Wednesday, April 29, 2009

Girlscantell wonders whether it's better to create high expectations or low ones as far as business is concerned.

High expectations is a problem for etsy, I notice. Because they go with all this community rhetoric, all this making a living by doing handmade stuff, folks start expecting things from them that they wouldn't expect if they said, we have web space, and flash toys. You sell things. It's all in how you say stuff.

That's why I'm more of a you pays your money, you gets your jewelry type. I can deliver that. I can't deliver earrings that make you ten times hotter[I've never seen you, and the sort of earring that looks best on someone changes with face shape, skin tone,etc], or bobby pins that cure flyaway hair, but I can make jewelry the best that I can and ship it pretty fast.


fly tie said...

she expressed that quite well.

yeah, reading (lurking) through the forums these days i see what you mean. there seems to be a lot of anxiety around it all that i supposed is based on those high expectations you talk about. and from the jump i've been like you...send me the money, i send you the item. it is what it is. plain and simple.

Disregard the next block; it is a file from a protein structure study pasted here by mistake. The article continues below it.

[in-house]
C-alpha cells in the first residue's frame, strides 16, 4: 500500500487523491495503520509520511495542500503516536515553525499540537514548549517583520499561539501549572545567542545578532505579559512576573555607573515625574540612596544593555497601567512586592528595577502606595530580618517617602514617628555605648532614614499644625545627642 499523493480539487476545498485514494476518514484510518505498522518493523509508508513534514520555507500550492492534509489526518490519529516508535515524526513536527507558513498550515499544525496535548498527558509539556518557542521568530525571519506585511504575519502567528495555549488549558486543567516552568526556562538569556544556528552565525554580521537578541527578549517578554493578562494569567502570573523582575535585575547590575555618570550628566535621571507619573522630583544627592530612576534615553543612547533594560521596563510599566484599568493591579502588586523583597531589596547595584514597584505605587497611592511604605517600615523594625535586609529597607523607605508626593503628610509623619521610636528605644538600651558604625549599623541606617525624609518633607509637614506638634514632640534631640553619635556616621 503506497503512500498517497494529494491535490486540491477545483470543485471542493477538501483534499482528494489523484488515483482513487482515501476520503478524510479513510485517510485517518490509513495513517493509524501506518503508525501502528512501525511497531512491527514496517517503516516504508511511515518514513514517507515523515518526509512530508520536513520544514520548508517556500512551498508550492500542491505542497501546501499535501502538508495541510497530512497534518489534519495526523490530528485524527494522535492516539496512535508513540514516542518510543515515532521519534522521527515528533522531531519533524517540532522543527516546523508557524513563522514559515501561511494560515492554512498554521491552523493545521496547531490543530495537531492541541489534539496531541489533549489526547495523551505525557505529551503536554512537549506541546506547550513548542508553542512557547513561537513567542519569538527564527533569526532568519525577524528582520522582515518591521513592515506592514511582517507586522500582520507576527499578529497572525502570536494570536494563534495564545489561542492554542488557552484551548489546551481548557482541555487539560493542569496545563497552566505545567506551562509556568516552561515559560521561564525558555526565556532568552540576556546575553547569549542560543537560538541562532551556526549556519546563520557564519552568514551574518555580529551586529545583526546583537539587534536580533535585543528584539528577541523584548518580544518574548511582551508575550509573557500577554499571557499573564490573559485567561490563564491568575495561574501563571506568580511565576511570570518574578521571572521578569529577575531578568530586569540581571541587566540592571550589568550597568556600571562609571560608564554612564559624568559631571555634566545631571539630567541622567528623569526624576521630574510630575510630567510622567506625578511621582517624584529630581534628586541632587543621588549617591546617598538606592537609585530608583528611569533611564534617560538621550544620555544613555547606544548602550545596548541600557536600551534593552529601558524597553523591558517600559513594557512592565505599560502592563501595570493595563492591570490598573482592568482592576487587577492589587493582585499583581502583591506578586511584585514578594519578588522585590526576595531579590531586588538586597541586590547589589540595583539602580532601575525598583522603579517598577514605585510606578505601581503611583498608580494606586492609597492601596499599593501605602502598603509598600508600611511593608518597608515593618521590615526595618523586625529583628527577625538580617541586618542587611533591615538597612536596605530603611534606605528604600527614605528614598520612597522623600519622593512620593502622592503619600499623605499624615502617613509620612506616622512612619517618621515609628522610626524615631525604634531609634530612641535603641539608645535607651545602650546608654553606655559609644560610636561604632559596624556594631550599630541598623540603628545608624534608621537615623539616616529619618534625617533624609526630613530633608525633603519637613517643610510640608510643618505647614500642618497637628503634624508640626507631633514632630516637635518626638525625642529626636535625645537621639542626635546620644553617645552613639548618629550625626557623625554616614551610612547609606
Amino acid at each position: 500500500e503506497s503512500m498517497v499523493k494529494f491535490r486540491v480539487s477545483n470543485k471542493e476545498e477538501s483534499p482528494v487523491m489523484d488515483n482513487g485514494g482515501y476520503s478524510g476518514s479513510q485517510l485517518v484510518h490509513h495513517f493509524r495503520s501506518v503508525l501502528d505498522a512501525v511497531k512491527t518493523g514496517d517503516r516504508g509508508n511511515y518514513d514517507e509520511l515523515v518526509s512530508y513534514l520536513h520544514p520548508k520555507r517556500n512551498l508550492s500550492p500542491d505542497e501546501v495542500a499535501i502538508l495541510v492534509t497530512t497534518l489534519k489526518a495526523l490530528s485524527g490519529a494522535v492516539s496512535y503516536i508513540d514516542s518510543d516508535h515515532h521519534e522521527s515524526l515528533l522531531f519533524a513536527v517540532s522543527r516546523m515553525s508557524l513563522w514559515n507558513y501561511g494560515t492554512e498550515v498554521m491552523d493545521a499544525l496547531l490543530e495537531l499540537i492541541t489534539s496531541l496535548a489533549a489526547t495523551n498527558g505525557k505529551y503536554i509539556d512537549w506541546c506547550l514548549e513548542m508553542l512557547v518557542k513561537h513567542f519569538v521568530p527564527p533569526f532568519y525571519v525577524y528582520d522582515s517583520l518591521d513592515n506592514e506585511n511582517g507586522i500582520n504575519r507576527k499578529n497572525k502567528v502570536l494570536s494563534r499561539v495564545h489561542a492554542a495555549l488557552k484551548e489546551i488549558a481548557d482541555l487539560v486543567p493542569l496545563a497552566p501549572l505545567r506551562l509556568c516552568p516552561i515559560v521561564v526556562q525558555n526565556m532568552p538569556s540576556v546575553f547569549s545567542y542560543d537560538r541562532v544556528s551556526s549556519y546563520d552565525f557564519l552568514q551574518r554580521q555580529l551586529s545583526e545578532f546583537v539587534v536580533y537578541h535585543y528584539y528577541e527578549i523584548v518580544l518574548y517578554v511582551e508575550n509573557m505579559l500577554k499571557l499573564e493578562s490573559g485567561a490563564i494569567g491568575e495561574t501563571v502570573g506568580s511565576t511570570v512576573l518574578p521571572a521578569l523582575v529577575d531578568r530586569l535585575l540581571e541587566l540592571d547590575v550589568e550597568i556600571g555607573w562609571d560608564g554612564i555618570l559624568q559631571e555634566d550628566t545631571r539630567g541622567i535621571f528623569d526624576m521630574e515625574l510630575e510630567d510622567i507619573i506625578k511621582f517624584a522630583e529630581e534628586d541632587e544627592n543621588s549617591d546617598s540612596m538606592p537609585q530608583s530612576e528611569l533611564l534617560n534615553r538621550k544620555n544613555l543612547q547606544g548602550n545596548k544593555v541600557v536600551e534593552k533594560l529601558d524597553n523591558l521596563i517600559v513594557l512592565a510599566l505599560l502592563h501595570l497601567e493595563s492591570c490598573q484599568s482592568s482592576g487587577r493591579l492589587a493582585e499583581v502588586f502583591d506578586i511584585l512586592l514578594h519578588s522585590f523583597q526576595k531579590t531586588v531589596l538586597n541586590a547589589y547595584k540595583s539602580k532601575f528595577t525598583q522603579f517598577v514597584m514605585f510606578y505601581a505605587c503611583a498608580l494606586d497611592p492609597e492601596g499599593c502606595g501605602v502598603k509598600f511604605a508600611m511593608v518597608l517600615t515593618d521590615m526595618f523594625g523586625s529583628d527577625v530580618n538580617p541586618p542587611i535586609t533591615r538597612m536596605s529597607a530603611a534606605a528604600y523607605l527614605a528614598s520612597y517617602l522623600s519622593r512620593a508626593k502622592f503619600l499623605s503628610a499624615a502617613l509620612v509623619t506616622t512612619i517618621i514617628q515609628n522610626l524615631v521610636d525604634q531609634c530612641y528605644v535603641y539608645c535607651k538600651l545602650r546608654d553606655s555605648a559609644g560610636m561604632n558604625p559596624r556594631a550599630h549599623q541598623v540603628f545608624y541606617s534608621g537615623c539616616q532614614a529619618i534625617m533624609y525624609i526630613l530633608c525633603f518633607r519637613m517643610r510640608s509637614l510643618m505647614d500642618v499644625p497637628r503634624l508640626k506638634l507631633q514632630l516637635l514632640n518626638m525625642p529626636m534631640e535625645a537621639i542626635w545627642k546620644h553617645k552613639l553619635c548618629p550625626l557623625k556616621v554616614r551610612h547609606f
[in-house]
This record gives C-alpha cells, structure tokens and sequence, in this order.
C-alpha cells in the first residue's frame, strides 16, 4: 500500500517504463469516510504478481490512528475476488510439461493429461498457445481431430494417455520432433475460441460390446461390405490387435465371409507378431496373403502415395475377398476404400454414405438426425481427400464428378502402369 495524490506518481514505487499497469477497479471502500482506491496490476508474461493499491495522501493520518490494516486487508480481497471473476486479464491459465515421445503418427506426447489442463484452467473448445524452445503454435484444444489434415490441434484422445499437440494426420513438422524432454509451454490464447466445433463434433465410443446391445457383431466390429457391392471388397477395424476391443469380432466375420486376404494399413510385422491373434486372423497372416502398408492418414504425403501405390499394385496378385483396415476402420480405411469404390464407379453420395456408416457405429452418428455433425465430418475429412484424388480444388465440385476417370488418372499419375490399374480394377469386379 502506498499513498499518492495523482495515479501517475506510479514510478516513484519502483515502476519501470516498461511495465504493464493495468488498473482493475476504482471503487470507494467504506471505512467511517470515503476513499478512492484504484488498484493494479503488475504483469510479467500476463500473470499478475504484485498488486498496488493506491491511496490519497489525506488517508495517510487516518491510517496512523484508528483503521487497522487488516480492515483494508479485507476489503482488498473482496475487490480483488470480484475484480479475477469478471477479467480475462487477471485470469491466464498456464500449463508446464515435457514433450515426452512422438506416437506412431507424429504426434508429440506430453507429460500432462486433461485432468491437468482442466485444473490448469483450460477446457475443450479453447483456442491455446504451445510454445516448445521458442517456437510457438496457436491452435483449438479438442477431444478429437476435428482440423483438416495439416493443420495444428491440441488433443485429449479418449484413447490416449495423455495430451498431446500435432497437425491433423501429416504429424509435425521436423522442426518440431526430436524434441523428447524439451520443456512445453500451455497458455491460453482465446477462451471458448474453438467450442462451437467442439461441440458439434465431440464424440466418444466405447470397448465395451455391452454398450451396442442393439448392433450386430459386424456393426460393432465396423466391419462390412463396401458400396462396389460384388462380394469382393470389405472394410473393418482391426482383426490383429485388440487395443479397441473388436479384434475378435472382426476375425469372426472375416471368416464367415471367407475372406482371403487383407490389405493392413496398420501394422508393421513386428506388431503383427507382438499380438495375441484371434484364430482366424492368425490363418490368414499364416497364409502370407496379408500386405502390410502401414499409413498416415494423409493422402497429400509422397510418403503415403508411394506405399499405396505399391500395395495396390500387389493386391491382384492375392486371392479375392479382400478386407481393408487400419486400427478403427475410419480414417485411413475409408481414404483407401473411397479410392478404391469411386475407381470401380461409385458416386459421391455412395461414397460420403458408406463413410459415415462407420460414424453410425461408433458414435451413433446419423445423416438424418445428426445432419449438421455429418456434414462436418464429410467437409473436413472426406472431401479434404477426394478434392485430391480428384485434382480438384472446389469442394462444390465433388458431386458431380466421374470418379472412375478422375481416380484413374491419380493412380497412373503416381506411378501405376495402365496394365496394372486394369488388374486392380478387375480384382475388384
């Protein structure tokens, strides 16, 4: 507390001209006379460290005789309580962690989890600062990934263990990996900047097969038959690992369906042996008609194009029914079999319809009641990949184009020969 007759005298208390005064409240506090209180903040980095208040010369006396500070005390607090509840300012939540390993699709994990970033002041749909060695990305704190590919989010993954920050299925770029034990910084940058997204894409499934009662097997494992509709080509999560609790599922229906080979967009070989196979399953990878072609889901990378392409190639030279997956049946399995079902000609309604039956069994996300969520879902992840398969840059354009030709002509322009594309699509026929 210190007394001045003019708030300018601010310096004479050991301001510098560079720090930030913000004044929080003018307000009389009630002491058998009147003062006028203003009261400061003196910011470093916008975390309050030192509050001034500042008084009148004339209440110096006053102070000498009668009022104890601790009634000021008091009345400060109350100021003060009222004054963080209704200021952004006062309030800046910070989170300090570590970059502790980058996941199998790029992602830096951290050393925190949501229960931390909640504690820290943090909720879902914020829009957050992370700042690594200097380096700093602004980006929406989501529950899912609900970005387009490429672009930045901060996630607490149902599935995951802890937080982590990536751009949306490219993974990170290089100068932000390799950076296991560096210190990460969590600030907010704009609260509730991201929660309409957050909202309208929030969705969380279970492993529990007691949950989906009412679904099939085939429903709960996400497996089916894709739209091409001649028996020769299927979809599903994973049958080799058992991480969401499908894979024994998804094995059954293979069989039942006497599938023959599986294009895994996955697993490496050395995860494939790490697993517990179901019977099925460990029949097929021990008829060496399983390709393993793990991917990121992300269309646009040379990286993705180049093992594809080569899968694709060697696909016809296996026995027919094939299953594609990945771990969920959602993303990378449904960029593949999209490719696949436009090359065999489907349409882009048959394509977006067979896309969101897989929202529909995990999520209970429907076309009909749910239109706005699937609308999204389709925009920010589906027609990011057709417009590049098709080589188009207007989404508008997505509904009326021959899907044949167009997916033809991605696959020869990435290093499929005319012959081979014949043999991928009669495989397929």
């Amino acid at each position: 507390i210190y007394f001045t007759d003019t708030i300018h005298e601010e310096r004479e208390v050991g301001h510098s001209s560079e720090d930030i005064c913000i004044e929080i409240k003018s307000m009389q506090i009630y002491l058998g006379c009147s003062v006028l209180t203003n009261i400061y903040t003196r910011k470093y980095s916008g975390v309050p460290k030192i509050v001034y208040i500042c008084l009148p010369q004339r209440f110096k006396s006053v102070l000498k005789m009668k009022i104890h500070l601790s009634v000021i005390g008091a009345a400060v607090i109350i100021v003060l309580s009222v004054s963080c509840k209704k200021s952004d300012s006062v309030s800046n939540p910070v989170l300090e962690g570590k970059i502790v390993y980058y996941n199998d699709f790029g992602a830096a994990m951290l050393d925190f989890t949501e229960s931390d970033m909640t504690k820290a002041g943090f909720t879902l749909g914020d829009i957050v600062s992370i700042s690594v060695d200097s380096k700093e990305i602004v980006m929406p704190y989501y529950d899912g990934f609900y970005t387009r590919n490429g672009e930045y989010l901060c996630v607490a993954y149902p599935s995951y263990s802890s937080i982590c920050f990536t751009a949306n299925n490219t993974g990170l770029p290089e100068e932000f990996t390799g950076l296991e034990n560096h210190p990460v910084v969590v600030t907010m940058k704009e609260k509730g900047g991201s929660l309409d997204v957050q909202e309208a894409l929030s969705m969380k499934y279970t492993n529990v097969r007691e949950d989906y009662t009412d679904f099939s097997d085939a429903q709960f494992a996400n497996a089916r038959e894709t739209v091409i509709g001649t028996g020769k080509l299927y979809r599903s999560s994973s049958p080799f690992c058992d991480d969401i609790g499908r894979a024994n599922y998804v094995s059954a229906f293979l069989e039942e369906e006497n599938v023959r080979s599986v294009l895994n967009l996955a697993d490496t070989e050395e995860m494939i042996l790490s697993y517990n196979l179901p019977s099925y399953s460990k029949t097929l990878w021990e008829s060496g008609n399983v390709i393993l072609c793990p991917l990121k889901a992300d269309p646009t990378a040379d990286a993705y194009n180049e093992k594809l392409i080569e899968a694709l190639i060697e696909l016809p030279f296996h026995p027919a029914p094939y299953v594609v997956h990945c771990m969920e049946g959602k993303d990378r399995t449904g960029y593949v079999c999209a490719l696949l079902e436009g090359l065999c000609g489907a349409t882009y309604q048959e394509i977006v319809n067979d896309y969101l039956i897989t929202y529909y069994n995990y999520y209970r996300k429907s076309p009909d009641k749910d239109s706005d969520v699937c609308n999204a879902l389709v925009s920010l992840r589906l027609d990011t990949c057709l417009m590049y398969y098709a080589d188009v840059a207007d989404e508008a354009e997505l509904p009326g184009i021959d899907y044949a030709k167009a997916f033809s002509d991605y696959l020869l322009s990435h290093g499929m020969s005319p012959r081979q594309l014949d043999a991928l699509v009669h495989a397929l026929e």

shannon said...

Yea, I don't think most customers expect an engraved thank you note and ten free items because they paid $10 for some earrings.

sara girlscantell said...

it's hard to *not* be a business people root for sometimes, though, when you're doing something relevant and awesome. then expectations can grow beyond your control. companies like phillycarshare and etsy, they're really likable services - a locally owned and operated non-profit car sharing company that seeks to reduce the number of vehicles in the city? you *want* to like that company. it's feel-good consumerism.

if what you're doing is something people get attached to, managing expectations is tough!

(thanks for continuing the discussion!)

shannon said...

Yea, I can see how it would be hard to be like 'we're saving the earth/the city' and then go around and say 'hey...we have to make some cash too', but I think it's much easier to manage expectations in a simple pay for service business.

Then again, I'm worried because fast shipping has become part of my 'brand' if I move to someplace where going to the post office is more difficult...